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County schools hope raises boost retention, recruitment

The Albemarle County school division is hoping a 10% raise for employees along with a compensation study and redesign of the human resources department will improve employee recruitment and retention, among other goals.

The raises, which include a 4% bump in March and a 6% one in July, come as the division is seeing more teacher vacancies, fewer applicants and struggling to fill key support staff positions such as bus drivers and school nurses. The 10.2% overall raise would be the largest hike in recent years, according to budget documents.

The raises will bring the division’s starting salary for a first-year teacher with a master’s degree from $50,746 to $55,265. The county would pay more than Charlottesville through the first 10 years of the teachers’ careers, according to the presentation, which factored in the city school division’s budgeted 5% raise. Other school systems in the area are also planning 5% raises.

Charlottesville’s pay scale for those with a master’s degree would start at $54,939, according to the presentation.

Albemarle County has historically lagged the city in teacher pay — a gap board members wanted to close during this budget cycle.

Among classified staff, the division saw a 76.4 retention rate last fiscal year, which is the lowest in five years. Pay was a top reason employees left, according to exit interviews. Currently, the division has 18 open jobs among this group — all of which have been posted for more than a month.

The School Board reviewed the compensation proposals during a work session Thursday on schools Superintendent Matthew Haas’ $242 million funding request. There was little discussion on the changes, and board members seemed supportive.

Full-time classified employees — a category that includes non-teacher and non-administrative positions — start at $15 an hour.

As a result of the raises, the division wants to have all teacher vacancies filled by the first day of school, improved retention over a three to five-year period and fewer employees citing compensation as a concern, said Brodie Downs, assistant director of human resources.

The compensation changes total $17.2 million and make the bulk of the new spending in the request. Boosted by 17.6% more in local revenue, the budget is increasing by 14.6% overall. The county has seen continued economic growth during the pandemic and property taxes make up 66% of its revenues.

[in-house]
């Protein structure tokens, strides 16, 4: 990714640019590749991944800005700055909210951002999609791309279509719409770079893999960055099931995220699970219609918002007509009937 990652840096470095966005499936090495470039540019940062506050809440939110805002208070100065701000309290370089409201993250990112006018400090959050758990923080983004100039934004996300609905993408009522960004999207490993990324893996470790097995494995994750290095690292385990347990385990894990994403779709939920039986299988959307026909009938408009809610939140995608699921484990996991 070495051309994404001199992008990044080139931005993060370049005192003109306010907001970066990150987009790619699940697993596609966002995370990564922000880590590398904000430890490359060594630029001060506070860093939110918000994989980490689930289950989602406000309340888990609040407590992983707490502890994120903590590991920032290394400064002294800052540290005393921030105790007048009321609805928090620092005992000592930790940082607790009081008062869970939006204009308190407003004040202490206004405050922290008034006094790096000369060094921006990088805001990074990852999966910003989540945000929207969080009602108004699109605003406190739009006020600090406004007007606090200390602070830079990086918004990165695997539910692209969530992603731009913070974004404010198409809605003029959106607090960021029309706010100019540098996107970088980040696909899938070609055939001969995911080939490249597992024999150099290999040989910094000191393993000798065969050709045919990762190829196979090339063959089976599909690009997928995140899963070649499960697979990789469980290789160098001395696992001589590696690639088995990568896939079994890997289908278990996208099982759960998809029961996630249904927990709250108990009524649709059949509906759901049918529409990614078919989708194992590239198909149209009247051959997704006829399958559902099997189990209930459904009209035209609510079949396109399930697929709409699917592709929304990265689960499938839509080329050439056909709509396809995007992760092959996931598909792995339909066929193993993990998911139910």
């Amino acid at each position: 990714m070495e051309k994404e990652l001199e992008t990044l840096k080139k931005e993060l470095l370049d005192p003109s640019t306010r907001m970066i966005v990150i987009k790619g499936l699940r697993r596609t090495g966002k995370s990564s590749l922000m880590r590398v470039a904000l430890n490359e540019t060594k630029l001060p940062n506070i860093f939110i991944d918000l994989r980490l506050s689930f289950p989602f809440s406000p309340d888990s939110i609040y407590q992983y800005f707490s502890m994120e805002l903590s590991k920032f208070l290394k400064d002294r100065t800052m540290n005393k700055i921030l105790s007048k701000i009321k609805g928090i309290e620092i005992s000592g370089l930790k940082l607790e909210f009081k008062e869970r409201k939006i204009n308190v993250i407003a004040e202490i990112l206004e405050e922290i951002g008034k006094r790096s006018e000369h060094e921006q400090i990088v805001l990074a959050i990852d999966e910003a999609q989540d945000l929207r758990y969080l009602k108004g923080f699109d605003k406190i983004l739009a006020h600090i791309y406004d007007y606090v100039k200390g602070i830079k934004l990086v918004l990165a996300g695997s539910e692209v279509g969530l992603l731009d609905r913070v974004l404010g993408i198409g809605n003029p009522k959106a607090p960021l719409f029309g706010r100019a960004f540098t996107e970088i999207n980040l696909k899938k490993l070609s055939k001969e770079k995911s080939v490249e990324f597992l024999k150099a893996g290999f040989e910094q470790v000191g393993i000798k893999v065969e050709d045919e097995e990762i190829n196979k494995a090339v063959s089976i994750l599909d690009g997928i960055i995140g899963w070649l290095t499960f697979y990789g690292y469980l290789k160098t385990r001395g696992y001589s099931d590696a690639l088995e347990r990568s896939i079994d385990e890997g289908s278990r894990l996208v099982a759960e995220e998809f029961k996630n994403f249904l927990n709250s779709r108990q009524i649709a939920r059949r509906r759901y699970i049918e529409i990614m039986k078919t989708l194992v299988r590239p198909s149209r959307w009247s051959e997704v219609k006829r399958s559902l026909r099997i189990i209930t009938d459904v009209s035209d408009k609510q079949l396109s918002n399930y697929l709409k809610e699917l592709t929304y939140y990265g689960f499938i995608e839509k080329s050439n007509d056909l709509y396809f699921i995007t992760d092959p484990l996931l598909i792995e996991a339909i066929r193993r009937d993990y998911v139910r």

Albemarle County Executive Jeff Richardson’s proposed budget includes an increase to hotel and meals tax rates but keeps the real estate tax rate steady.

The division is starting work on a $150,000 comprehensive compensation study, which will take a broader look at how the school system’s pay compares to other schools as well as area employers.

Downs said the study will be the first time in more than 20 years that the school division has reviewed its compensation policies, programs and market to maintain competitiveness.

The school division also will be reviewing compensation policies and its market autonomously rather than in conjunction with local government. Previously, the county has sought commonality between the pay scales for school and local government classified employees.

For example, Haas said the study will give the division an idea of who they are competing with to hire school nurses by looking at compensation benefits and how their positions are structured compared to nurses at hospitals, clinics and private facilities.

Currently all school classified employees, such as bus drivers, follow the same salary scale, though the study could pave the way for more specific scales tailored to the market for those positions.

The funding request includes $3 million to start implementing recommendations in the study, which is set to be completed by the summer.


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